More than six months later, Jacobus went on television to question Trump’s motives for threatening to not attend presidential debates, as well as his claims that he was completely funding his own campaign. She criticized his debating skills and insulted his intelligence. Trump, as always, fired back on Twitter.

Trump’s tweets claimed Jacobus “begged” his campaign to hire her and they turned her down. He also implied she was merely disgruntled from having been rejected and that was why she was making the negative comments about Trump on TV. Furthermore, Trump also claimed Jacobus had no credibility. Continue reading

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With all the hate crimes going on these days, it can be hard sometimes to remember that it’s the 2010s and not the 1960s, but strides have been made and there are laws in place to protect everyone’s right to life, liberty, and the pursuit of happiness, regardless of their race or ethnicity.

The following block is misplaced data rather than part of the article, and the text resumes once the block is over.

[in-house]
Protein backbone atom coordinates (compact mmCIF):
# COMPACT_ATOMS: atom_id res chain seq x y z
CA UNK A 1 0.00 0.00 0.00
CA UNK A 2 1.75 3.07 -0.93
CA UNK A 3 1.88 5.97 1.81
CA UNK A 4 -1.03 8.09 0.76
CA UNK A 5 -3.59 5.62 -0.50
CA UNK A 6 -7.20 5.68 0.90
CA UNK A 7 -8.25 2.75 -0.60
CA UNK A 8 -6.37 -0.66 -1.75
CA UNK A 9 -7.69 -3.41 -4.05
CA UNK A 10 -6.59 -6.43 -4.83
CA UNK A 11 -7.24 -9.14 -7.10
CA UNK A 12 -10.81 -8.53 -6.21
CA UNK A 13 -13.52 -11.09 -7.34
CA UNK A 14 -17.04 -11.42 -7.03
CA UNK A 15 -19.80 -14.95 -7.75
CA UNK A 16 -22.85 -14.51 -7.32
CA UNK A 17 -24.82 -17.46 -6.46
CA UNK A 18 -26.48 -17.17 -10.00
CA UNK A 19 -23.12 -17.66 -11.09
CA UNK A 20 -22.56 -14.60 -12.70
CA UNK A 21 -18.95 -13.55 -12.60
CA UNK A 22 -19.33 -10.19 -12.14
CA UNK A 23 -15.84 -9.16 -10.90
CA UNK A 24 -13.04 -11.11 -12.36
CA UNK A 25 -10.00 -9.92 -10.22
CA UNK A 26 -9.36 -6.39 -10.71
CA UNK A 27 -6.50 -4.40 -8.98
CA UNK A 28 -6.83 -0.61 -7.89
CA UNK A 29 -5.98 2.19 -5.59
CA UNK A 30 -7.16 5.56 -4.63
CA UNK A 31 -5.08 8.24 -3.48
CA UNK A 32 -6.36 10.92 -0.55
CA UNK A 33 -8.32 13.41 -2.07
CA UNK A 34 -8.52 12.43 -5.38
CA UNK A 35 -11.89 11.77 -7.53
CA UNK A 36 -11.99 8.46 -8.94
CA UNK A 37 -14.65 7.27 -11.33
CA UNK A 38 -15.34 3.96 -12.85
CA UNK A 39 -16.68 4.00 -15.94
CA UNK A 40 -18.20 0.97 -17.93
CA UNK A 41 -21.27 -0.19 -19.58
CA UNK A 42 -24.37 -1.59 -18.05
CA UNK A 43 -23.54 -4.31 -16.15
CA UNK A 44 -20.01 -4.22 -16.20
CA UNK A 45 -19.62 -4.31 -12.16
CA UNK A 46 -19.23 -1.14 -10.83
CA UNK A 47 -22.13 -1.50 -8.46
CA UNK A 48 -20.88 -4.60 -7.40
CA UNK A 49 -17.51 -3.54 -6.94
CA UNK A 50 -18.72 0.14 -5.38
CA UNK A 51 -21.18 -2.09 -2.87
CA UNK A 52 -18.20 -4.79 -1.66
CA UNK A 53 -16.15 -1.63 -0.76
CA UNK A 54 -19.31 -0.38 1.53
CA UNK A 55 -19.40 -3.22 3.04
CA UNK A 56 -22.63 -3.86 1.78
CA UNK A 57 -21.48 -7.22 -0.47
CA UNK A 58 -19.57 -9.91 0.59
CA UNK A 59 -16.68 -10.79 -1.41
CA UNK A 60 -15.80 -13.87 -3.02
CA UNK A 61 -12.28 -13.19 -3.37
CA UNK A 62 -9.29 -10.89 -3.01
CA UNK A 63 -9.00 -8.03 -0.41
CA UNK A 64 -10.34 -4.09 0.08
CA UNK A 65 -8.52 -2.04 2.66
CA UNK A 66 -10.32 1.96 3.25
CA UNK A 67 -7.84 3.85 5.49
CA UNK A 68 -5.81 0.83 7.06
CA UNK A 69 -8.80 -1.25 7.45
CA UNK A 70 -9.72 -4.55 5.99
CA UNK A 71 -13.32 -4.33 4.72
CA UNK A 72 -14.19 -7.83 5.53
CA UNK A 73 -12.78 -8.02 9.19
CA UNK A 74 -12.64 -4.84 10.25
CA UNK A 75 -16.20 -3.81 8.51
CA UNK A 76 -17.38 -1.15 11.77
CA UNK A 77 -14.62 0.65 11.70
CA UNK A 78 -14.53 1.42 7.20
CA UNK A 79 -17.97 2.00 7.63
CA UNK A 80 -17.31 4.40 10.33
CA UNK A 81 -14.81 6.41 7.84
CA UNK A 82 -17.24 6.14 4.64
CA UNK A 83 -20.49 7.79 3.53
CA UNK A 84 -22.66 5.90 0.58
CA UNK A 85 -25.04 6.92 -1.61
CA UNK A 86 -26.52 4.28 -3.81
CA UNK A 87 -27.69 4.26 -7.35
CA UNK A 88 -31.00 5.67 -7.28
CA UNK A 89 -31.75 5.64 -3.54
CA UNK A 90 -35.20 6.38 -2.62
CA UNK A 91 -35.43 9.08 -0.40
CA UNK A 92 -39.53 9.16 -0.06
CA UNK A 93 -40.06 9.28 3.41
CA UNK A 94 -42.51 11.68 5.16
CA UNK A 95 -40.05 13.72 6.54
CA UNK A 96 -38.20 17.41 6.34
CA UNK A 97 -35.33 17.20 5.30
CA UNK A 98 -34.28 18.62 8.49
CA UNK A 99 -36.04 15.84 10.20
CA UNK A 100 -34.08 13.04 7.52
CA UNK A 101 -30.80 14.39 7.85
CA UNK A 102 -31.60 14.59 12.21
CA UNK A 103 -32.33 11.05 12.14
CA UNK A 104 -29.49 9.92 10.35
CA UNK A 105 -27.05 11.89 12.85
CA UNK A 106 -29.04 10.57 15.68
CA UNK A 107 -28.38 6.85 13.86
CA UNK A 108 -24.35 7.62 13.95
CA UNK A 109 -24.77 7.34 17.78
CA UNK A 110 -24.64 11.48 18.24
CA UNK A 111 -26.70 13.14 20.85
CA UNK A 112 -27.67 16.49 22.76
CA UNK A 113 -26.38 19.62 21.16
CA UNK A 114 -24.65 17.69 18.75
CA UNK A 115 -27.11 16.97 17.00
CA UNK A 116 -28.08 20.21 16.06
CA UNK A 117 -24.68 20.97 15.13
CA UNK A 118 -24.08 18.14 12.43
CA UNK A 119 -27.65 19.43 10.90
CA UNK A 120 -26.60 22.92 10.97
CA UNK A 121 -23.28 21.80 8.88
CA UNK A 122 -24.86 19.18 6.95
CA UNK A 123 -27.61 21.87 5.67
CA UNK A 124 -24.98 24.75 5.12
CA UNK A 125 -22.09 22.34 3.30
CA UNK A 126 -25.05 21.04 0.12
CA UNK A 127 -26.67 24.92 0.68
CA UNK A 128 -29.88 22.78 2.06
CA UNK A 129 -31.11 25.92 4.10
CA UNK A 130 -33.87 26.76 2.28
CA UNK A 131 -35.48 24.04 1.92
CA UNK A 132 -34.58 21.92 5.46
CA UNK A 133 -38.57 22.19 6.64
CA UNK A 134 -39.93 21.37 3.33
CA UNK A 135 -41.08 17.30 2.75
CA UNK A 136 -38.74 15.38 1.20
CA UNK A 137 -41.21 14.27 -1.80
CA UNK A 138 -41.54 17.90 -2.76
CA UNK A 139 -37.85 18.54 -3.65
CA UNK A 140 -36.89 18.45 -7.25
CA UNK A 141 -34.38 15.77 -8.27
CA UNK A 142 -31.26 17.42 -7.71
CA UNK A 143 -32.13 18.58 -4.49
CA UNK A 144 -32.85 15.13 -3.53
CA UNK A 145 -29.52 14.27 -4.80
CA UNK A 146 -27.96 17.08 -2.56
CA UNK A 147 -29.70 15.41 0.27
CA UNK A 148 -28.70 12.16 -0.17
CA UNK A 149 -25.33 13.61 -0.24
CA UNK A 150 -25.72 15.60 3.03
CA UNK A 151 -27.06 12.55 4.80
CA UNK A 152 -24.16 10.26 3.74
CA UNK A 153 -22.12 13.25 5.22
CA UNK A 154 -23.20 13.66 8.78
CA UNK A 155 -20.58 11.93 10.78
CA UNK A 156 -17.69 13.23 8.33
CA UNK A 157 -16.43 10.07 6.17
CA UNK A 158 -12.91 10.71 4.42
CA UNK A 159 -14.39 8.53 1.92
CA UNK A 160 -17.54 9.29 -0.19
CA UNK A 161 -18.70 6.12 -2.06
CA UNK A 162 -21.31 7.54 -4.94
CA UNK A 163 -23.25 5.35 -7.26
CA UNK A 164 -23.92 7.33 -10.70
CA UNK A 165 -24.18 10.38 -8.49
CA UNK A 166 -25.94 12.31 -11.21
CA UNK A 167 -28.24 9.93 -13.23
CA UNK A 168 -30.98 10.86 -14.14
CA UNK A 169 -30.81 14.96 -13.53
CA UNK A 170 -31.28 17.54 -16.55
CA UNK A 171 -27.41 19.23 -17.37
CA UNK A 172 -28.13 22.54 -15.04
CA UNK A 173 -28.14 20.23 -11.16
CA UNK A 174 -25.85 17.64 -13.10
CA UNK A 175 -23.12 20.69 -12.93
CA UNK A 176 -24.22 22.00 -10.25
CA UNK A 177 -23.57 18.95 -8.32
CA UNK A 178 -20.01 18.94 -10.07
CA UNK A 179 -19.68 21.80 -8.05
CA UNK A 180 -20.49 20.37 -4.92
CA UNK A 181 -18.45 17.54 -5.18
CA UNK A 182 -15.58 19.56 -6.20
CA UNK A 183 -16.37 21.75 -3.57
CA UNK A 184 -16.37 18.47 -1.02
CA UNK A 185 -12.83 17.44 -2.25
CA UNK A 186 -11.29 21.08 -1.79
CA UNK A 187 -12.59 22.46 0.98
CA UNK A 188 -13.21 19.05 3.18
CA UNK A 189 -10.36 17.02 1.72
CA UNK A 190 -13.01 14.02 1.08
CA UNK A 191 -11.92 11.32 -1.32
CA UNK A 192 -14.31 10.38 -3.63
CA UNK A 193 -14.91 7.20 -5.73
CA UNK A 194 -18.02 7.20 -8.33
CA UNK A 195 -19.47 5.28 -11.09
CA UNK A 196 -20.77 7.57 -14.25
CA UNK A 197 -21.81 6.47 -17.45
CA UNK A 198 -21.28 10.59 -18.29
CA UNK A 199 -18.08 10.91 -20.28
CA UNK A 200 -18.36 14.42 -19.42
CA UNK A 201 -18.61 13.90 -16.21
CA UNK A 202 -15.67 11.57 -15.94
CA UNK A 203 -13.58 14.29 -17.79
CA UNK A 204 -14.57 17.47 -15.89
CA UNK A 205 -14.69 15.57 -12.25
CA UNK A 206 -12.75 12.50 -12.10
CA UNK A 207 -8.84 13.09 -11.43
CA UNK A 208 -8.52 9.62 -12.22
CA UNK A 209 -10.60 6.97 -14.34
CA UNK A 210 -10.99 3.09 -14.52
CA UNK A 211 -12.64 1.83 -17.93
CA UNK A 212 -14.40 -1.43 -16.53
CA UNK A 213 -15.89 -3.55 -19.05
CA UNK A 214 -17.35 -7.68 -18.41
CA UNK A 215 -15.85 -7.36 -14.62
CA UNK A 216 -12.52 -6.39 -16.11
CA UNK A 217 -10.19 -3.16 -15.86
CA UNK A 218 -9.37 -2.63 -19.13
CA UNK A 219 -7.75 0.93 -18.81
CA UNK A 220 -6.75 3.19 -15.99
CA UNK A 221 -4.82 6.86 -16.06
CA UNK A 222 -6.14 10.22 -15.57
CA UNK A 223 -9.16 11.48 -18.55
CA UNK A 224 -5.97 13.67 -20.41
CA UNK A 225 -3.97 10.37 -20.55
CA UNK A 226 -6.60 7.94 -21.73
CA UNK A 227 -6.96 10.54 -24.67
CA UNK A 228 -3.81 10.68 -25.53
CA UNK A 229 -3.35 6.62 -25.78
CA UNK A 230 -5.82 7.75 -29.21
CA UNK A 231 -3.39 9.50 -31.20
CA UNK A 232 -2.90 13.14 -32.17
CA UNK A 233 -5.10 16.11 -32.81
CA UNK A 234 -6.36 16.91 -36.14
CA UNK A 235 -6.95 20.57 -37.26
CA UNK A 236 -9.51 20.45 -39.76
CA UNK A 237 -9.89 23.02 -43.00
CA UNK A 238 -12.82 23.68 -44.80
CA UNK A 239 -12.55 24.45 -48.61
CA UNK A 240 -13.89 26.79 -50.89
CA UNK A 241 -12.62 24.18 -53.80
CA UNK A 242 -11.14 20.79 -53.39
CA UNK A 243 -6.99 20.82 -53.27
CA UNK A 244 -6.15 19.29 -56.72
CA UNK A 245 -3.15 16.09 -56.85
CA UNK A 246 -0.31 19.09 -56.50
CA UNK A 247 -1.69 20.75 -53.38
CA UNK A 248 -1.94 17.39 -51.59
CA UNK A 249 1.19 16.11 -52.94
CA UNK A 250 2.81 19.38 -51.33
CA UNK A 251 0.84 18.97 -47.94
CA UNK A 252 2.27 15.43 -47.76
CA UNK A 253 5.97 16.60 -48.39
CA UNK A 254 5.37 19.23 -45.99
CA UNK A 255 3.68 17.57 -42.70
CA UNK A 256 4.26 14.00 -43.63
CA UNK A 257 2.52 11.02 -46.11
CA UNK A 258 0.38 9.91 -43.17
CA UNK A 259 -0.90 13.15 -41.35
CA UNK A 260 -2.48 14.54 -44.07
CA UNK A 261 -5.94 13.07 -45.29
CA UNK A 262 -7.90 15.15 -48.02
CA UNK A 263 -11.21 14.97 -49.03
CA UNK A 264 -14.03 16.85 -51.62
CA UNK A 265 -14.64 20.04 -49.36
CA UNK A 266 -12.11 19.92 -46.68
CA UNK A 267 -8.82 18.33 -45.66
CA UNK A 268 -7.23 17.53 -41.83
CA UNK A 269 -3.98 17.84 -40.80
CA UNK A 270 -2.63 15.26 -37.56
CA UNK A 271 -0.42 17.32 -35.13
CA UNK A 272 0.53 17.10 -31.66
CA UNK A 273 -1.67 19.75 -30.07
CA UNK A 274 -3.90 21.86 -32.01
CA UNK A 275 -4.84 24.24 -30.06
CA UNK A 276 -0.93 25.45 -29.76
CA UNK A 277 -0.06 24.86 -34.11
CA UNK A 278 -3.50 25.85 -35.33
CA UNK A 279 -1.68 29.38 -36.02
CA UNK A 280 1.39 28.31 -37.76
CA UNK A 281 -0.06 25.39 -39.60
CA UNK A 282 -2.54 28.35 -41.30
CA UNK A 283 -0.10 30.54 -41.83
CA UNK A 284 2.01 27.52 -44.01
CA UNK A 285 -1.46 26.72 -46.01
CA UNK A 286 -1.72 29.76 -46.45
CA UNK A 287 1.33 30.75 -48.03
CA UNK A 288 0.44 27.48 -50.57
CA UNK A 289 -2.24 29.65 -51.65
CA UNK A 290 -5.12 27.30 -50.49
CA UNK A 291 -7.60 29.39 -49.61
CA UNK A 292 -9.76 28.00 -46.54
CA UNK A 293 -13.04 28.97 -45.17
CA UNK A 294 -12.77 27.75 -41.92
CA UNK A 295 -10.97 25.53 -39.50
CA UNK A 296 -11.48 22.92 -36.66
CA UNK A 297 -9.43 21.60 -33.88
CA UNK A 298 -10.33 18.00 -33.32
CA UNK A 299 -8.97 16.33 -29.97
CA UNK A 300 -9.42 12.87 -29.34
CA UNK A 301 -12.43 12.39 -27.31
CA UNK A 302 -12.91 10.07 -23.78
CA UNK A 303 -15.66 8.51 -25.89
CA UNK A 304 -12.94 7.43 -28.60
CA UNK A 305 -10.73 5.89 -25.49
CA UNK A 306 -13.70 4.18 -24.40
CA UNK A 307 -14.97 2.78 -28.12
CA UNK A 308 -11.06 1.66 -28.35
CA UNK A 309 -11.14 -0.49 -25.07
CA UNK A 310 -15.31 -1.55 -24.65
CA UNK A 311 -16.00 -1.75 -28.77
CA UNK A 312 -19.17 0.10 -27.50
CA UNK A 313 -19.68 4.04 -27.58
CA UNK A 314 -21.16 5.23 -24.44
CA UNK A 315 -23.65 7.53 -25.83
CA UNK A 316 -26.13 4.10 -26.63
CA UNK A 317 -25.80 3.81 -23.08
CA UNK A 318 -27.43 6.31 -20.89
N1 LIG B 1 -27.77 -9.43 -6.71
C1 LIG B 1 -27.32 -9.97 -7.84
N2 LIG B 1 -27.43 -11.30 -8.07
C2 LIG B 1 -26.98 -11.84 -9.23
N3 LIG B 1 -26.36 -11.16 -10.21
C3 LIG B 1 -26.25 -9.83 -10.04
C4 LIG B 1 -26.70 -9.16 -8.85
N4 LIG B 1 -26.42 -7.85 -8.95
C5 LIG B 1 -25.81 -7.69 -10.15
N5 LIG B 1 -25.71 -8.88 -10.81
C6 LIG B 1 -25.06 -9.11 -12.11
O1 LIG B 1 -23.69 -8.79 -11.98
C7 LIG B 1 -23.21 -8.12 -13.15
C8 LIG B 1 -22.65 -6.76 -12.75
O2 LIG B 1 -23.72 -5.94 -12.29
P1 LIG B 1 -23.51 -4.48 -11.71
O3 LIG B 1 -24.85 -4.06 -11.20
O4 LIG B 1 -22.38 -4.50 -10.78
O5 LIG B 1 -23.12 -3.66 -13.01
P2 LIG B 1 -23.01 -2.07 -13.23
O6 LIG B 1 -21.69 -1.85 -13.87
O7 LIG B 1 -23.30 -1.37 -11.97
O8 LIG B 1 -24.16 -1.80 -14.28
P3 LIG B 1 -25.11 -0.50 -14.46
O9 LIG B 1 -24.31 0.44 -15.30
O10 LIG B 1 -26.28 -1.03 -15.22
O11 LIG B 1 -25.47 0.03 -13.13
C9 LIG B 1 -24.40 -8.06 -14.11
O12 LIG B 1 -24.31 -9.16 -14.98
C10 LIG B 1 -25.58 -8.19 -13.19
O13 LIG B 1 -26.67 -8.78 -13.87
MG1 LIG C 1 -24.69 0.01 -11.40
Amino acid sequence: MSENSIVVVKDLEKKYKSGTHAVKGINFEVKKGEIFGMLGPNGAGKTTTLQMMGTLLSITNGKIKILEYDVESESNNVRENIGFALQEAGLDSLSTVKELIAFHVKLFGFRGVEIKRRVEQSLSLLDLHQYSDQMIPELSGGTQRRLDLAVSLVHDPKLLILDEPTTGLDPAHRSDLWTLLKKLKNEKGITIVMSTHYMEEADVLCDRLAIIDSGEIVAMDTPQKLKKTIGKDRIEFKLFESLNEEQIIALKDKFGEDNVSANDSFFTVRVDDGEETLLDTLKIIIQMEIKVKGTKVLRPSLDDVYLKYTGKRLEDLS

A resident of Mount Prospect, Illinois recently allegedly violated some of these rights granted to the members of an African-American family that moved in to her neighborhood. The members of the family in question (Iris Howe and her grown children, Samuel Mobley and Sidney Powell) filed a civil lawsuit against their neighbor, Terry Calliari, for allegedly making them the targets of racial harassment.

According to the civil complaint, Calliari allegedly made repeated use of racial slurs, tried to prevent Howe and her children from using the pool included in the complex, followed them, and blocked their paths with her car. The lawsuit alleges the harassment began the day they moved in – when Calliari allegedly used a racial epithet to refer to her new neighbors – and continued for the next five years.

In those five years, the civil lawsuit alleges that Calliari’s persistent racial harassment against the family prevented them from enjoying their basic rights to enjoy their own home, personal property, and community in peace. Continue reading